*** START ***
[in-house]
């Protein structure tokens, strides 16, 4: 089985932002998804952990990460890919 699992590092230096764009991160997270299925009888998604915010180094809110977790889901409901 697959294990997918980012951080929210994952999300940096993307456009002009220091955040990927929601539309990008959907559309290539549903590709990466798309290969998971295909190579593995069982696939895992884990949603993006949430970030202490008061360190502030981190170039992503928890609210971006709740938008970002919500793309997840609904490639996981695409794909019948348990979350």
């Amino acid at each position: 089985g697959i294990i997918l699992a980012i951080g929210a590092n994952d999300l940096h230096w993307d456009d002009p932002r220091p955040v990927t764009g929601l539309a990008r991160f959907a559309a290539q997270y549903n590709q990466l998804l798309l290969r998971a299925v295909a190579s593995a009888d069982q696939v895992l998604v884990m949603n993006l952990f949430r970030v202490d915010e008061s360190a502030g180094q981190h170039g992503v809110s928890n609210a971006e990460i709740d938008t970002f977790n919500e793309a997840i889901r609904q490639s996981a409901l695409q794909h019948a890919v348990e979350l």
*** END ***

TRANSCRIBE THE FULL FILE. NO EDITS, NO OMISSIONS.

[in-house]
């Protein structure tokens, strides 16, 4: 089985932002998804952990990460890919 699992590092230096764009991160997270299925009888998604915010180094809110977790889901409901 697959294990997918980012951080929210994952999300940096993307456009002009220091955040990927929601539309990008959907559309290539549903590709990466798309290969998971295909190579593995069982696939895992884990949603993006949430970030202490008061360190502030981190170039992503928890609210971006709740938008970002919500793309997840609904490639996981695409794909019948348990979350």
């Amino acid at each position: 089985g697959i294990i997918l699992a980012i951080g929210a590092n994952d999300l940096h230096w993307d456009d002009p932002r220091p955040v990927t764009g929601l539309a990008r991160f959907a559309a290539q997270y549903n590709q990466l998804l798309l290969r998971a299925v295909a190579s593995a009888d069982q696939v895992l998604v884990m949603n993006l952990f949430r970030v202490d915010e008061s360190a502030g180094q981190h170039g992503v809110s928890n609210a971006e990460i709740d938008t970002f977790n919500e793309a997840i889901r609904q490639s996981a409901l695409q794909h019948a890919v348990e979350l």